Your Woodlot, Your Legacy: Managing for Timber

tree marked for removal

Thinking About Your Woodlot

What do you want your woodlot to look like in the future? What is the legacy you want to leave? As a forest landowner, the decisions you make about your land will have a lasting impact for years to come. A good place to start is to think about how you use your woodlot. Do you consider it a source of income? Do you enjoy the space it provides for wildlife? Is your land a place for you to take a walk? It could easily be all of these and more! Thinking about how you use your land, and what you want to get out of it, can help you care for your woodlot and realize the possibilities it can offer.  

Grow Quality Timber

Producing valuable and quality timber in your woodlot starts with identifying and growing quality trees. Trees considered high-quality are healthy, vigorous, straight, and sound, and of species that are valued in the marketplace. Valuable hardwoods species include red oak, sugar maple, yellow birch, white ash, red maple, and white birch. Softwoods include white pine and red spruce. Developing quality trees requires a long-term perspective, and deliberate planning and management. Growing a significant amount of high quality trees also takes a willingness to practice management to focus the growth of your woodlot on the highest-quality trees.

UNH Extension County Forester Can Help

Keeping your woodlot healthy, diverse, and productive involves discovering what you have on your property, evaluating what you found, and planning on how to maintain, enhance or change what is there. This thoughtful planning is a sign of good forest stewardship. Not sure where to start? Give your UNH Extension county forester a call! Your county forester will visit your property, free-of-charge, and help you learn more about your woodlot so you can make informed decisions regarding managing your forest, creating or enhancing wildlife habitat, protecting water quality and scenic beauty, or earning income from your trees. Find your UNH Extension county forester by visiting www.extension.unh.edu/countyforesters or by contacting the Forestry Information Center at (800) 444-8978 or forest.info@unh.edu.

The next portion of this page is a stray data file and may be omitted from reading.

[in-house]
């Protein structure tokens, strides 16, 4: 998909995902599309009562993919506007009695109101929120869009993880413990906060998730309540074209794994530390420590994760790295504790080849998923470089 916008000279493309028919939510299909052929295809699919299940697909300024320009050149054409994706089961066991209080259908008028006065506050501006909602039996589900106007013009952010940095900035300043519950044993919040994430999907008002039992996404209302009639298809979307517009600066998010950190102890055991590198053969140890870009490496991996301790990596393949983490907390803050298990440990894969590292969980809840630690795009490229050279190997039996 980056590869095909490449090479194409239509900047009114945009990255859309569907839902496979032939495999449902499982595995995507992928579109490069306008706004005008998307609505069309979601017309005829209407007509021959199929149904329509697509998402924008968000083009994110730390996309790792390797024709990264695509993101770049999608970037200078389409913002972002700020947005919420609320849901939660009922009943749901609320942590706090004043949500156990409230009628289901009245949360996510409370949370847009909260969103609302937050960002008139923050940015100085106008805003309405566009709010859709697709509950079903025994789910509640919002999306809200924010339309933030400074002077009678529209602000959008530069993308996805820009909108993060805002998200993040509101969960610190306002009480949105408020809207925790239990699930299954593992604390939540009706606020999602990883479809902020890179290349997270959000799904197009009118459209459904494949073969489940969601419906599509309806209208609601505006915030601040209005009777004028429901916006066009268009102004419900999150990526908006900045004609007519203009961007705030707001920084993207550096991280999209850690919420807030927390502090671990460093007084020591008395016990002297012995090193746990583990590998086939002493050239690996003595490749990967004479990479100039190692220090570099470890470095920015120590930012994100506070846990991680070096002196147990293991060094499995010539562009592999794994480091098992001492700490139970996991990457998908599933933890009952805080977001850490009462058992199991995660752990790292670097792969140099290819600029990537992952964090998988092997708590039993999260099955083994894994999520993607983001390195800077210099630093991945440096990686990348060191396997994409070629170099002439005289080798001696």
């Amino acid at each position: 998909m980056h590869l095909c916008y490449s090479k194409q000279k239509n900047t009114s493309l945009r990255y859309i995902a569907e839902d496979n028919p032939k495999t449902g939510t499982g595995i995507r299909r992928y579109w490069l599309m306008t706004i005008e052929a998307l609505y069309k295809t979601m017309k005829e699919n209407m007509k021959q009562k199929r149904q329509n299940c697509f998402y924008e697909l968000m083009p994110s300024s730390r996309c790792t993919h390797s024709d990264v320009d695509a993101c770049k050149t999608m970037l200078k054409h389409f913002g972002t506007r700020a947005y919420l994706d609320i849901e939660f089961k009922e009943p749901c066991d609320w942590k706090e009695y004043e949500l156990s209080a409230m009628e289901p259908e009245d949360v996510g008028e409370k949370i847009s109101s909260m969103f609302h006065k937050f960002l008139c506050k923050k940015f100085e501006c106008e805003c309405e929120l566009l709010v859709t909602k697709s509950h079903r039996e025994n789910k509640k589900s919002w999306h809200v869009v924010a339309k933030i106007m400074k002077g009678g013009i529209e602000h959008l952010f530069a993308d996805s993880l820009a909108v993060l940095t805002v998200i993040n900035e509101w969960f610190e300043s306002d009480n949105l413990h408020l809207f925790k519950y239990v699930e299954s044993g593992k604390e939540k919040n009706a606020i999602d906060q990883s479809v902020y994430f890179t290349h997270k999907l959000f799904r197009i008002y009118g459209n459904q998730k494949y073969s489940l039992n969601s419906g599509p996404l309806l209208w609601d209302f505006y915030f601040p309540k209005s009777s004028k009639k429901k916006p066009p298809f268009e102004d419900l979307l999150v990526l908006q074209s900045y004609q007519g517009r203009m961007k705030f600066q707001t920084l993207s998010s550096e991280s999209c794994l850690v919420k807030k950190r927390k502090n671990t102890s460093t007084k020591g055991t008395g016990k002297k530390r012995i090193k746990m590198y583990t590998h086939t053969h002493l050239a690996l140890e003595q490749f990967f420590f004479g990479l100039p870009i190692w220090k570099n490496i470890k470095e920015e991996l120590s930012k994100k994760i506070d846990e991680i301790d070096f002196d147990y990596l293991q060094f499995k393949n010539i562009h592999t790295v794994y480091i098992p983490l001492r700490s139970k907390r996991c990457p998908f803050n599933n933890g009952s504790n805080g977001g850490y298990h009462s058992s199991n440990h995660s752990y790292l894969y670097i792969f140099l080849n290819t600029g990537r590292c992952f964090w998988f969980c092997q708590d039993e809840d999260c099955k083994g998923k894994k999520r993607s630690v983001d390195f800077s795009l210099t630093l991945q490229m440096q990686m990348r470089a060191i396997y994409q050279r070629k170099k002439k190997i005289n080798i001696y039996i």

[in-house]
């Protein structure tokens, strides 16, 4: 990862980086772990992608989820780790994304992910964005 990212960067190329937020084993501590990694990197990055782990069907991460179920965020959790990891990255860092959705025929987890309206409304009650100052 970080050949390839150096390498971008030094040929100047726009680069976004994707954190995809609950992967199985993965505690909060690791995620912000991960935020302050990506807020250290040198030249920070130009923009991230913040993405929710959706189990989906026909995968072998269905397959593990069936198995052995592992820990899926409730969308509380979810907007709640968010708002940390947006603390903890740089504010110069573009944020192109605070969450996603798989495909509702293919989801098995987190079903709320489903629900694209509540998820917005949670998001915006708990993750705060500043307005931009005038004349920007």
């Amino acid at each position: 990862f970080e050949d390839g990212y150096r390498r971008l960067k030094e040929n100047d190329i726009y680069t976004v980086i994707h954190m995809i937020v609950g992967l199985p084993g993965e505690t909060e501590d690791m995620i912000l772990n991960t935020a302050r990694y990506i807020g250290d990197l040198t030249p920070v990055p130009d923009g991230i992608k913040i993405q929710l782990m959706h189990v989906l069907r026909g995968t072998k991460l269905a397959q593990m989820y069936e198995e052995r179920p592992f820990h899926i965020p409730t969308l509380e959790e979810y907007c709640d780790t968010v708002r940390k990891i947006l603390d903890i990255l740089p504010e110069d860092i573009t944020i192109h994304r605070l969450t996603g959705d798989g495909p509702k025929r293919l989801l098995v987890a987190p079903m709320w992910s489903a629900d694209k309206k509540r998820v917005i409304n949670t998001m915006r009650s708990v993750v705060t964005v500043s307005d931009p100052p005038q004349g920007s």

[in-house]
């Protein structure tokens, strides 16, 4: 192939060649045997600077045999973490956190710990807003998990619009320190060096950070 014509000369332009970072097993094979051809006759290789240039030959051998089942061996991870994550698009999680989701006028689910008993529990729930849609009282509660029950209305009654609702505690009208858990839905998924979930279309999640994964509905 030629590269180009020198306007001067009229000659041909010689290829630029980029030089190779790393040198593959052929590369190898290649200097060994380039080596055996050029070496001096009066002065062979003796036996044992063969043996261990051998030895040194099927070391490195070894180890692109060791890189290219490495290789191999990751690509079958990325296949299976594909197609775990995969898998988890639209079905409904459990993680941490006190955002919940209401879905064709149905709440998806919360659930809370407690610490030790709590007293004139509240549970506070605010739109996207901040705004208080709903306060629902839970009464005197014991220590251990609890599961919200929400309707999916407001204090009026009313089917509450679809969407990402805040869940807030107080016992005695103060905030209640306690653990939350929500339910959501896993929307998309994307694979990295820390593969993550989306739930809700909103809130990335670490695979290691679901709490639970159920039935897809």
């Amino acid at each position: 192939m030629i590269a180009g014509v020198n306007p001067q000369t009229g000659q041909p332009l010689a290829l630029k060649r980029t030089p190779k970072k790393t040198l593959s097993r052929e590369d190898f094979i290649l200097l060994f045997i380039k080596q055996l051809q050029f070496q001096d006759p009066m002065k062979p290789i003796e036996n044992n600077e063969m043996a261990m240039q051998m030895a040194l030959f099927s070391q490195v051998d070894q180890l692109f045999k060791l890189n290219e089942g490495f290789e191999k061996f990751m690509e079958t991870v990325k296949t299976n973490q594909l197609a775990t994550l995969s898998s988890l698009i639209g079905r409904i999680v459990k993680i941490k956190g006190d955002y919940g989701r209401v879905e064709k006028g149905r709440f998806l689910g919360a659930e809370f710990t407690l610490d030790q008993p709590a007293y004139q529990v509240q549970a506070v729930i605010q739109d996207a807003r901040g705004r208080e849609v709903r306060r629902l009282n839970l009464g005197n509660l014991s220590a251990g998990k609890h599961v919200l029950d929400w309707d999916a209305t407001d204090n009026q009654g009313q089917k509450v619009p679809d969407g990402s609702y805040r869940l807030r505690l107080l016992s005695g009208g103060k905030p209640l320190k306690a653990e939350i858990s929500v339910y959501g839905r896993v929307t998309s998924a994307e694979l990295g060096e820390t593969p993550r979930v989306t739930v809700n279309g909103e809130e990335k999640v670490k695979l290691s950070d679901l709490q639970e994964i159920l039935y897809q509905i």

Contact Your County Forester

How Do We Use the Parts of a Tree?

Not all trees are created equal. Even among the same species, trees yield different types of products when harvested. The financial value of a tree depends on the forest products that can be harvested from the stem. Large limbs, branches, and deformed stems can be chipped to produce electricity or cut into firewood. Other parts of the stem with big branches and knots can be used as firewood or pulp (paper products). Wood chips, firewood, and pulp are important to the forest products economy, but provide less revenue to a landowner. In some cases, only removing firewood and pulp during a timber harvest can come at a cost to the landowner. Products such as lumber have the highest value. Management focused on growing trees to produce lumber will increase the value of your woodlot. One tree can create a variety of forest products. A tree managed for quality timber will yield lumber on the lower part of the stem, while pulp, firewood, and chips will be cut out of the top portion. 

Improve Your Woodlot Over Time 

When managing for timber, it is important to identify the trees that have value and those that will become valuable over time. Valuable trees should be monitored over time and harvested when appropriate. Trees with the potential to become valuable may only need more time or space to grow. Thinning your woodlot by removing specific trees creates more space for valuable trees to grow, and allows smaller trees to develop into quality timber over time. During a thinning, undesirable trees are selected to be harvested. Undesirable trees may be larger and occupy a lot of space. These unsuitable trees can also be small and prevent desirable tree species from establishing. Harvesting undesirable trees will improve the quality and value of the woodlot over time. Undesirable trees in the woodlot can be left for wildlife habitat, aesthetics, or structural reasons.  This approach can be achieved through thoughtful planning, and by involving the right professionals, such as foresters, during the process. Get started today by contacting your local UNH Extension county forester to schedule a woodlot visit.

Interested in Learning More? Contact Your County Forester

Find your UNH Extension county forester by visiting www.extension.unh.edu/countyforesters or by contacting the Forestry Information Center at (800) 444-8978 or forest.info@unh.edu. 

Additional Information

Download a printable copy